Pro-Life movement is a pro-active movement

By Dale Bartscher, Executive Director , South Dakota Right to Life

Editor’s note. This appeared in the Rapid City Journal.

Misleading headlines and stories would lead a reader to believe that if Roe v. Wade, the U.S. Supreme Court decision that legalized abortion on demand throughout all 9 months of pregnancy, is overturned that abortion would immediately be outlawed across the country.

This is not true.

If Roe is overturned, then state legislators will have the ability to protect women and their unborn babies by passing legislation that reflects the will of the population of their state.

South Dakota is one of thirteen states with a ‘trigger law’ of some sort, and that number is growing, where most induced abortions would be banned if the landmark federal law was overturned.

South Dakota’s ‘trigger law’, passed in 2005, is SDCL 22-17-5.1: “Any person who administers to any pregnant female or who prescribes or procures for any pregnant female any medicine, drug, or substance or uses or employs any instrument or other means with intent thereby to procure an abortion, unless there is appropriate and reasonable medical judgment that performance of an abortion is necessary to preserve the life of the pregnant female, is guilty of a Class 6 felony.”

State legislators may consider current scientific and medical knowledge that tells us that a baby’s heart begins to beat by 6 weeks or that at just 8 weeks of pregnancy, a baby’s heart is beating at an astonishing 150 to 170 beats per minute—about twice as fast as an adult’s heart. Or they may consider that after 12 weeks, which is the end of the first trimester and when an unborn baby’s body is fully formed, she has eyelids, lips, a nose, fingers, and toes.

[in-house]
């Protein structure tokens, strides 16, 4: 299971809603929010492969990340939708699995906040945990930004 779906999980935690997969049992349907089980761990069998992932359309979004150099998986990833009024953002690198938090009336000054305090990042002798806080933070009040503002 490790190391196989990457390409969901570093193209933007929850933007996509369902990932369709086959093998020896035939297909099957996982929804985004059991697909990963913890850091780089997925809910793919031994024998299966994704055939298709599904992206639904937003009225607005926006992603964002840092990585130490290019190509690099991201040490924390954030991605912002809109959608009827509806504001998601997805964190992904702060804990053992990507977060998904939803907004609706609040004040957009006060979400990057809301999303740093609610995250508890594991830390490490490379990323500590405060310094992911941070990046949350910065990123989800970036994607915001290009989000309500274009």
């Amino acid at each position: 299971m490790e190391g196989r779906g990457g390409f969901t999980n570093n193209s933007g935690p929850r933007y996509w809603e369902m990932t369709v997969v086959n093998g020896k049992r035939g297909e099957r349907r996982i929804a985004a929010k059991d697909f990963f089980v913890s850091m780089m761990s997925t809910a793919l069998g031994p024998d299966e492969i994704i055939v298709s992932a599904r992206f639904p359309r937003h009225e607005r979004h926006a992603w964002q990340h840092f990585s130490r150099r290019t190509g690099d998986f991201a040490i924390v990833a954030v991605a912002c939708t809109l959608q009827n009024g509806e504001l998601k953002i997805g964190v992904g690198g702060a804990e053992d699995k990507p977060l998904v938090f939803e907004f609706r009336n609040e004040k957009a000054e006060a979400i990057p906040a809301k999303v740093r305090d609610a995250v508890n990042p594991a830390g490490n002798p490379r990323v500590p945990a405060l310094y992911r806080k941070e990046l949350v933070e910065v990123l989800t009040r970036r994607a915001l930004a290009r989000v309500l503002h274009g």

The point is that state legislators will have the opportunity to effect change that helps women and their unborn babies.

Contrary to information that the abortion industry may present, women do not seek abortions because they want one—they seek abortions because they feel they have no choice, because they have no support, or the baby’s father insists on an abortion. Young women may also worry about finishing school, or they may have limited resources.

The pro-life movement cares about women and their unborn children. Over the years, the movement has grown to include nearly 3,000 pregnancy help centers across the United States designed to help women where and when they need it. These centers provide services for free and are supported by churches, local businesses, and individual donors. Many centers provide free ultrasounds, pregnancy tests, prenatal vitamins, baby clothing, formula, parenting classes, and additional practical and material help, and are largely staffed by trained volunteers. Many pregnancy centers, if they have the supply, have a policy of providing a couple of days’ worth of diapers and wipes to anyone walking in off the street.

Centers that provide medical services, such as ultrasounds or STD testing, are under the oversight of a local medical doctor. Pregnancy centers also maintain connections to other organizations in the community and can put a young woman in touch with other resources such as housing or transportation and connect her to doctors who can take her insurance or Medicaid. The earlier a woman receives prenatal care, the better the outcome is for both her and her baby. Pregnancy centers help facilitate and encourage earlier care and because the services are free, the ability to pay is never an issue.

This is what the pro-life movement and the tens of thousands of volunteers do every day for women and children in need—without fanfare or large advertising budgets and free of charge.

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